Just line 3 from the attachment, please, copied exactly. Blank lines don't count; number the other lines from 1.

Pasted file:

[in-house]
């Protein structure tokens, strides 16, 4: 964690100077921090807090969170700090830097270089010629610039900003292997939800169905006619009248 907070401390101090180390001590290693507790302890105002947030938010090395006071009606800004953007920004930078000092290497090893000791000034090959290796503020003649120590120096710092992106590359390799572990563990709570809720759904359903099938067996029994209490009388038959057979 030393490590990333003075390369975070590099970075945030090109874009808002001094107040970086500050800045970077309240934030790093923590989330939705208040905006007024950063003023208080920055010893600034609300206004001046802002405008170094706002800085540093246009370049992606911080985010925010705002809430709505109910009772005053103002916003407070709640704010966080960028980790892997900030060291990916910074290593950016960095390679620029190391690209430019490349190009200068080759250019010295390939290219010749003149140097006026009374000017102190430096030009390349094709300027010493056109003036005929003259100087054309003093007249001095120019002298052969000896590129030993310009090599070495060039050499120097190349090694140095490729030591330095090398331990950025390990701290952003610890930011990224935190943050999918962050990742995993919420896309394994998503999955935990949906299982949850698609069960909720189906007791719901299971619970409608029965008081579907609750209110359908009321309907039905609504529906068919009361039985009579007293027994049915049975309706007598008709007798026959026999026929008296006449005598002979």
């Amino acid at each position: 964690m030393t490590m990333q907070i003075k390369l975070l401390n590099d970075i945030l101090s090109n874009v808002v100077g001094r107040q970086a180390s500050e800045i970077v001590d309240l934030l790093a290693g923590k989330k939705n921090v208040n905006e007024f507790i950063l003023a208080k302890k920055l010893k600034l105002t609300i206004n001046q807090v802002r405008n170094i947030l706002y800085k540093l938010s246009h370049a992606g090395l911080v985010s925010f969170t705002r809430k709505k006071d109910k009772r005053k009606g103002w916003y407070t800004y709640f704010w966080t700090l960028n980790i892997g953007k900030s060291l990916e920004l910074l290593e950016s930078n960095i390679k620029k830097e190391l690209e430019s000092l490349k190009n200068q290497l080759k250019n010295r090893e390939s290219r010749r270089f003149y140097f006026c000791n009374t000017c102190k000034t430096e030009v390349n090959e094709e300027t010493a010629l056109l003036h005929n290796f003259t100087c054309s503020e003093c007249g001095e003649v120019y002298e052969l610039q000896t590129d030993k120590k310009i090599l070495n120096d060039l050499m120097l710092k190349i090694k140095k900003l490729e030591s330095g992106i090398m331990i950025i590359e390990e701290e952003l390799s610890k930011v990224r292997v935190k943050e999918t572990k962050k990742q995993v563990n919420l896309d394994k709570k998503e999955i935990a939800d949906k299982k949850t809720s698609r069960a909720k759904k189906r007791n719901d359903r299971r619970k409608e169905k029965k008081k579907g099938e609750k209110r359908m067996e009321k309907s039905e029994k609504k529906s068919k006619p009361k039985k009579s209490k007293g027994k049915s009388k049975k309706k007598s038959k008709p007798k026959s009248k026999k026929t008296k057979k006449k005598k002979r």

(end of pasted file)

């Amino acid at each position: 964690m030393t490590m990333q907070i003075k390369l975070l401390n590099d970075i945030l101090s090109n874009v808002v100077g001094r107040q970086a180390s500050e800045i970077v001590d309240l934030l790093a290693g923590k989330k939705n921090v208040n905006e007024f507790i950063l003023a208080k302890k920055l010893k600034l105002t609300i206004n001046q807090v802002r405008n170094i947030l706002y800085k540093l938010s246009h370049a992606g090395l911080v985010s925010f969170t705002r809430k709505k006071d109910k009772r005053k009606g103002w916003y407070t800004y709640f704010w966080t700090l960028n980790i892997g953007k900030s060291l990916e920004l910074l290593e950016s930078n960095i390679k620029k830097e190391l690209e430019s000092l490349k190009n200068q290497l080759k250019n010295r090893e390939s290219r010749r270089f003149y140097f006026c000791n009374t000017c102190k000034t430096e030009v390349n090959e094709e300027t010493a010629l056109l003036h005929n290796f003259t100087c054309s503020e003093c007249g001095e003649v120019y002298e052969l610039q000896t590129d030993k120590k310009i090599l070495n120096d060039l050499m120097l710092k190349i090694k140095k900003l490729e030591s330095g992106i090398m331990i950025i590359e390990e701290e952003l390799s610890k930011v990224r292997v935190k943050e999918t572990k962050k990742q995993v563990n919420l896309d394994k709570k998503e999955i935990a939800d949906k299982k949850t809720s698609r069960a909720k759904k189906r007791n719901d359903r299971r619970k409608e169905k029965k008081k579907g099938e609750k209110r359908m067996e009321k309907s039905e029994k609504k529906s068919k006619p009361k039985k009579s209490k007293g027994k049915s009388k049975k309706k007598s038959k008709p007798k026959s009248k026999k026929t008296k057979k006449k005598k002979r």